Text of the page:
Northrop Grumman has received a three-year, $165M contract modification to provide 255 next-generation guided missiles to the U.S. Navy and the German Air Force (Luftwaffe). The award modifies a firm-fixed-price contract awarded to Northrop’s Alliant Techsystems Operations business and covers full-rate production work for lot 9 Advanced Anti-Radiation Guided Missiles, the U.S. Department of Defense on 12 March. As part of the modification, Northrop will update Advanced Guided Missle-88B High Speed Anti-Radiation Missiles into 253 AGM-88E rounds with the AARG configuration for the U.S. Navy. The company will also convert two of the rounds into Captive Air Training Missiles for the German government.
According to Northrop Grumman, the AGM-88E AARGM is a medium-range air-to-ground missile. The primary role of the missile is to target enemy air defences. The missile can engage relocatable Integrated Air Defence (IAD) targets and other targets equipped with shutdown capability.AARGM is the most advanced weapons system deployed today delivering destruction of enemy air defense system capabilities. AARGM provides the critical ability to detect and defeat surface-to-air-threats enabling the penetration of adversary anti-access/area denial (A2/AD) domains required by U.S. warfighters and allies.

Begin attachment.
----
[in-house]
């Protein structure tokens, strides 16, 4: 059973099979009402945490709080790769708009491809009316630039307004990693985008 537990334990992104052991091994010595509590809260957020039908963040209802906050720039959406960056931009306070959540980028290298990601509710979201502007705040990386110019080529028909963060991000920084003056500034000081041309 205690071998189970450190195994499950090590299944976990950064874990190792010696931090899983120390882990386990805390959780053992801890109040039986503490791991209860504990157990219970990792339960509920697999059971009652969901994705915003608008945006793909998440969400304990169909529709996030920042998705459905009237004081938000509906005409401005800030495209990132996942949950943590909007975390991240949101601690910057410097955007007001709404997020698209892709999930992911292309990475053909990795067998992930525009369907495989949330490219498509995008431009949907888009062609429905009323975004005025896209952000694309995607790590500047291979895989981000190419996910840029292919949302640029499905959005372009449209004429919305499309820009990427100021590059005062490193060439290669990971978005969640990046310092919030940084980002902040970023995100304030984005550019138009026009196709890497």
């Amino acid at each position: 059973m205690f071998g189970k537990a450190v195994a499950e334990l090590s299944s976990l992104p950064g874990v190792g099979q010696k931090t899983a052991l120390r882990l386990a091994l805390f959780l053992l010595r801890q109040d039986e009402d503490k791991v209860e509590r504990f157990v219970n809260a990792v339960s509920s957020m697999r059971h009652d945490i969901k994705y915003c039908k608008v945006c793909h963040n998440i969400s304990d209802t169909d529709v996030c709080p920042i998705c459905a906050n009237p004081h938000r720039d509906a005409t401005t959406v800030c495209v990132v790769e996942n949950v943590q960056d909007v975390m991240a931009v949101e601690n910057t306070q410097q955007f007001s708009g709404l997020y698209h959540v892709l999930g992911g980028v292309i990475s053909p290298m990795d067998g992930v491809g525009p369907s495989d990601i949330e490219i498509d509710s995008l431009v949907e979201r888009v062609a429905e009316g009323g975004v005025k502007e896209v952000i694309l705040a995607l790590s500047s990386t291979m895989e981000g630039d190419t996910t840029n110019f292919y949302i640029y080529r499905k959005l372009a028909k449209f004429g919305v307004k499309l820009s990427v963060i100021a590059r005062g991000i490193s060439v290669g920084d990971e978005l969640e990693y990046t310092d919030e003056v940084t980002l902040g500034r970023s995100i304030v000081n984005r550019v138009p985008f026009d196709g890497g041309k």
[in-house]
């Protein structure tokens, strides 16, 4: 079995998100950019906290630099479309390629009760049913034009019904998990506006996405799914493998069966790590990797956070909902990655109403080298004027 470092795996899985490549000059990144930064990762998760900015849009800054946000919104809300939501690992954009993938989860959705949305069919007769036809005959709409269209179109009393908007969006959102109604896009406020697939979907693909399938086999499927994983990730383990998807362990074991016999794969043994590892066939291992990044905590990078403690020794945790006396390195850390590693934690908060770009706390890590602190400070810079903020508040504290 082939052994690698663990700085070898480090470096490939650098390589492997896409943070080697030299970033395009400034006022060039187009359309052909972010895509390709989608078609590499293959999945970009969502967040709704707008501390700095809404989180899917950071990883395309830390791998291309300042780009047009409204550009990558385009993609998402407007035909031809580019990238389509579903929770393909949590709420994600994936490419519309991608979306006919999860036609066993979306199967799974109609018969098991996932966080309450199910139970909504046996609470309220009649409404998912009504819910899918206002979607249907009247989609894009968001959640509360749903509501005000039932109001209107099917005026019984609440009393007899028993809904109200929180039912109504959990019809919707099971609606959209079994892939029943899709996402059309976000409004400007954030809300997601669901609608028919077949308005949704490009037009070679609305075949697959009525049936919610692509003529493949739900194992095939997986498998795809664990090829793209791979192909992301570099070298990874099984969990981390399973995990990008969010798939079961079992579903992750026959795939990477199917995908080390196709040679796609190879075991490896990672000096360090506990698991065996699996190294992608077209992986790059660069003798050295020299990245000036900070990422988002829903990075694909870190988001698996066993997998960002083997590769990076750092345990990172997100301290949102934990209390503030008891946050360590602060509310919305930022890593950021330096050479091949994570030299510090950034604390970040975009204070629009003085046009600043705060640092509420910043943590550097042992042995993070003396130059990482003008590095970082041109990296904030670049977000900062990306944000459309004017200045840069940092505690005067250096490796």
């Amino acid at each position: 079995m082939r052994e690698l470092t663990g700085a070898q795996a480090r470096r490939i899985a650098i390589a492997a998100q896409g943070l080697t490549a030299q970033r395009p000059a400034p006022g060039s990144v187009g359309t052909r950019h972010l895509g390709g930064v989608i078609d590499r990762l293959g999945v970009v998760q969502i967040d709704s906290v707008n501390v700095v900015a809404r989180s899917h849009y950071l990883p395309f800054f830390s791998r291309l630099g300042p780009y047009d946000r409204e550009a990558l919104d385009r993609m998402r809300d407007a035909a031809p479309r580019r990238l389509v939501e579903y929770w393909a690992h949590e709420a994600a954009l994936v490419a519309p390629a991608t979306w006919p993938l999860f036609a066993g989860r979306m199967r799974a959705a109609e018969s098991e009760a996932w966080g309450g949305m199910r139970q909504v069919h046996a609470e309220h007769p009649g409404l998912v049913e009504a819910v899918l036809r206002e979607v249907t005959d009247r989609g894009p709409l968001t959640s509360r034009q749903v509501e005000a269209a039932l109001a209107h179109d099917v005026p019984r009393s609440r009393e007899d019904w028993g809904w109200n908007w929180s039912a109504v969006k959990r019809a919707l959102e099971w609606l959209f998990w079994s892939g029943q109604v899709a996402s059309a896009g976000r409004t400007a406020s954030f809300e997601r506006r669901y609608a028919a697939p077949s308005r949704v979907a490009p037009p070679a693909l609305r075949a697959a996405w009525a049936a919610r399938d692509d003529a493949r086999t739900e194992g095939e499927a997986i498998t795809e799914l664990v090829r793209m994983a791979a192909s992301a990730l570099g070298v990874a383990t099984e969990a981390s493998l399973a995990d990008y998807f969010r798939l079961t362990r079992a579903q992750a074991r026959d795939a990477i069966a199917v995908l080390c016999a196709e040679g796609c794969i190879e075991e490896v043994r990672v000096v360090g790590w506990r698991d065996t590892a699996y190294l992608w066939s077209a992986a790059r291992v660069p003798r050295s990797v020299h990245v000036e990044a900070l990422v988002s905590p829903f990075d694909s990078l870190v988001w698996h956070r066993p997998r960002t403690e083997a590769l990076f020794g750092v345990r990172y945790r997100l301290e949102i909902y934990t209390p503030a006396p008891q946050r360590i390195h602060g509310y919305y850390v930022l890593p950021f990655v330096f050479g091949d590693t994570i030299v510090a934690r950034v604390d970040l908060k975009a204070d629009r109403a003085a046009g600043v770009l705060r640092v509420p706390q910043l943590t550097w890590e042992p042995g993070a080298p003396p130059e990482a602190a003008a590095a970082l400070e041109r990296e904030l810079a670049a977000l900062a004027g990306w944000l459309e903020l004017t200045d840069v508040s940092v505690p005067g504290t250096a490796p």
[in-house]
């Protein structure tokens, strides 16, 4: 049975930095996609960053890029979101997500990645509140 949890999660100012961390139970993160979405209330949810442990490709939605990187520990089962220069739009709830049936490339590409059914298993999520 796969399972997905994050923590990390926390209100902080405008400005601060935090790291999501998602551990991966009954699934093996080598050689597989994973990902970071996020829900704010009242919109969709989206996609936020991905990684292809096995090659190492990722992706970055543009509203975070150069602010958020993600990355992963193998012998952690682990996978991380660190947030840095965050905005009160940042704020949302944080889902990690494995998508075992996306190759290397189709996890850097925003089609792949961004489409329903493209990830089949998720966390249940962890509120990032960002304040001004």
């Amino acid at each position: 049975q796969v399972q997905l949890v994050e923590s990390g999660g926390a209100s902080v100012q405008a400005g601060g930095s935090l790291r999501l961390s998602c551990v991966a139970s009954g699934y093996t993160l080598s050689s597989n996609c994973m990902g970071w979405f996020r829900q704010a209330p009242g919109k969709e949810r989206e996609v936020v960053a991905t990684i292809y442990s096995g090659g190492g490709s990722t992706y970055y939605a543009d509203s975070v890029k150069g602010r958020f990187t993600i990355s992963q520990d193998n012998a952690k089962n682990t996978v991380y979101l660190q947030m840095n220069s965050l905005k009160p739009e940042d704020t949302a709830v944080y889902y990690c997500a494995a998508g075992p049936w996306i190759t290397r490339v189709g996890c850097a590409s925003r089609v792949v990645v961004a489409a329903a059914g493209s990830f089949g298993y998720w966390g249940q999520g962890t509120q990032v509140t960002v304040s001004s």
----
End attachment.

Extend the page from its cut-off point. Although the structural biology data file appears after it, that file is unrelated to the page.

The AARGM program achieved Initial Operational Capability (IOC) in July 2012, and is currently deployed and supporting operational requirements for the U.S. Navy, U.S. Marine Corps, Italian Air Force and Royal Australian Air Force. The missile is integrated into the weapons systems on the FA-18C/D Hornet, FA-18E/F Super Hornet, EA-18G Growler aircraft and on the Tornado Electronic Combat and Reconnaissance (ECR) aircraft. In 2019, Northrop Grumman Corporation marked a significant milestone with the delivery of its 1000th AGM-88E Advanced Anti-Radiation Guided Missile (AARGM). A ceremony at the Northrop Grumman production facility in Northridge, California, commemorated the occasion.